Texas A&M Engineering, WildHorse Resource Development awarded $8 million from Department of Energy to research new methods of oil and gas recovery
The Texas A&M Engineering Experiment Station (TEES) is leading a research team working to develop a new field laboratory in the hydrocarbon-producing geological formation known as the Eagle Ford Shale. The team, along with WildHorse Resource Development Corporation (WRD), which has been awarded an $8 million grant from the Department of Energy (DOE) for research and development of unconventional oil and natural gas recovery, will test next-generation monitoring solutions for hydraulic fracturing and enhanced oil recovery.
Dr. Dan Hill, director of TEES' Crisman Institute for Petroleum Research, Noble Chair holder and professor in the Harold Vance Department of Petroleum Engineering at Texas A&M University, is the principal investigator for the project. He will be working with co-principal investigators Dr. Jens Birkholzer, Lawrence Berkeley National Laboratory; Dr. Mark Zoback, Stanford University; Dr. Matthew Averill, WRD; and their research teams.
"We are extremely excited to have the Department of Energy's support for this research collaboration among two major U.S. universities, a DOE national laboratory and multiple industry partners. By applying the most advanced monitoring technology ever implemented in the field, we will learn more than ever before about the hydraulic fracture systems created and the subsequent reservoir flow patterns in hydraulically fractured unconventional reservoirs. The Eagle Ford Shale Laboratory will undoubtedly influence future drilling and well completion practices in shale reservoirs," said Hill.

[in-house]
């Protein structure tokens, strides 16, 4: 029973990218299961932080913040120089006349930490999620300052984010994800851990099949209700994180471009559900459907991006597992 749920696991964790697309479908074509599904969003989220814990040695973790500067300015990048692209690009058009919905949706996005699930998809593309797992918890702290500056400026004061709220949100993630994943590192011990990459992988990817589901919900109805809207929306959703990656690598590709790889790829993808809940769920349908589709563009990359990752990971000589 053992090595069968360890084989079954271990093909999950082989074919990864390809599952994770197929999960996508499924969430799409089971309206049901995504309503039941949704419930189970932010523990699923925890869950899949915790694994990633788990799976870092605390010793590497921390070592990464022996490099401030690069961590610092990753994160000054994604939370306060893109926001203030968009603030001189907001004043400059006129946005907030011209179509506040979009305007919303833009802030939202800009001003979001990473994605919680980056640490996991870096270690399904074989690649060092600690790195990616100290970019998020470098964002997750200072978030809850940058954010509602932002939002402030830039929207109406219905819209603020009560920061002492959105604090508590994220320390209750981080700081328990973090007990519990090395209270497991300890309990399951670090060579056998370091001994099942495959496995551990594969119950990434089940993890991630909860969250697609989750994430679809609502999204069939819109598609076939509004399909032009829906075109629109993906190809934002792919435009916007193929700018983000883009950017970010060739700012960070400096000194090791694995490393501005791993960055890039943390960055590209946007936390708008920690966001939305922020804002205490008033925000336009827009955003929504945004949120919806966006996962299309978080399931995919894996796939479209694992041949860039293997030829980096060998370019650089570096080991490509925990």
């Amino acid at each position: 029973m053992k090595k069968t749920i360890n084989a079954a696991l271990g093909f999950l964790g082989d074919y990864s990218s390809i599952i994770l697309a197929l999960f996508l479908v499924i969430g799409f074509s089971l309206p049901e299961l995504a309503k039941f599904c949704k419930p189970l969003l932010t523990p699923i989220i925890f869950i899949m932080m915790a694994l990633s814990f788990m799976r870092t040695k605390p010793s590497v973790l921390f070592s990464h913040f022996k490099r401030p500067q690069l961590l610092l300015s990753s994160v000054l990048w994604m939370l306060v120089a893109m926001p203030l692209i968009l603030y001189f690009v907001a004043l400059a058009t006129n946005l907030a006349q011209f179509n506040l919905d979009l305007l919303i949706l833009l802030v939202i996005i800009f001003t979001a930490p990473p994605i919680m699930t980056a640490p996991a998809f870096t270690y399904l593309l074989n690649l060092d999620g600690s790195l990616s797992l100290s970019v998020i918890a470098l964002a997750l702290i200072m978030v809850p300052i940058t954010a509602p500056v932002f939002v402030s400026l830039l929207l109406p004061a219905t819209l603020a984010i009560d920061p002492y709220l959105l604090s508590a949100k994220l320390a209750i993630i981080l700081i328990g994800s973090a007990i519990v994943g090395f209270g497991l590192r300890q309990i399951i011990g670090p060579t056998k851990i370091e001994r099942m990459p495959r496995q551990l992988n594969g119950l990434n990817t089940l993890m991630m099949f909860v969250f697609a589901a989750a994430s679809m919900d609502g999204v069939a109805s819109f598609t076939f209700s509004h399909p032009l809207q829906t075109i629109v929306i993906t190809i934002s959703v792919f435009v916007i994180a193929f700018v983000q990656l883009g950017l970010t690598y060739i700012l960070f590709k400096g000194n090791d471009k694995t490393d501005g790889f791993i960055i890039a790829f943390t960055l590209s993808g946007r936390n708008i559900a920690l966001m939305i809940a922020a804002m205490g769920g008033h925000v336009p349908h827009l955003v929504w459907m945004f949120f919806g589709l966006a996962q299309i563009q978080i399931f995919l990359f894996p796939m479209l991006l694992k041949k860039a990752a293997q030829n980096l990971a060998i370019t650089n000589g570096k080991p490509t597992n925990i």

The research team will be creating the Eagle Ford Shale Laboratory in Central Texas working with WRD, which will contribute three wells for testing (one existing well for re-fracturing and two new stimulation wells). WRD will invest the funds to drill and complete these research wells over a period of several years.
Hill and his team will develop methods to improve the effectiveness of shale oil production. According to the DOE, the hydraulic fracturing methods in use a few years ago have left large portions of the reservoirs unstimulated, and in many thick shale reservoirs, there remain large untouched reserves lying above or below the stimulated region.
The team's research has the potential to enable operators of thousands of existing fractured horizontal wells to better select re-fracturing candidates and design re-fracture treatments that could increase oil production from previously accessed reservoirs. The advanced monitoring technology to be applied to the two new wells will help to optimize geosteering and hydraulic fracture technologies. A gas injection enhanced oil recovery pilot test in the re-fractured well will be the final phase of the project.
For the first time, researchers investigating unconventional reservoirs will conduct active seismic monitoring using fiber optics in observation wells that will provide real-time monitoring of fracture propagation and stimulated volume for both new stimulation and re-fracturing of legacy wells. The team will also be able to conduct time-lapse seismic monitoring of reservoir changes during initial production and enhanced oil recovery from a re-fractured well.
"By focusing on increased recovery from previously fractured wells that were left behind because of low production, this project will foster continued growth in U.S. oil production, but with a much lower environmental footprint," said Birkholzer. Hill added, "We would like to recognize Jay Graham, chairman and CEO, and Anthony Bahr, president of WildHorse Resource Development, for having the vision to contribute the wells for this study."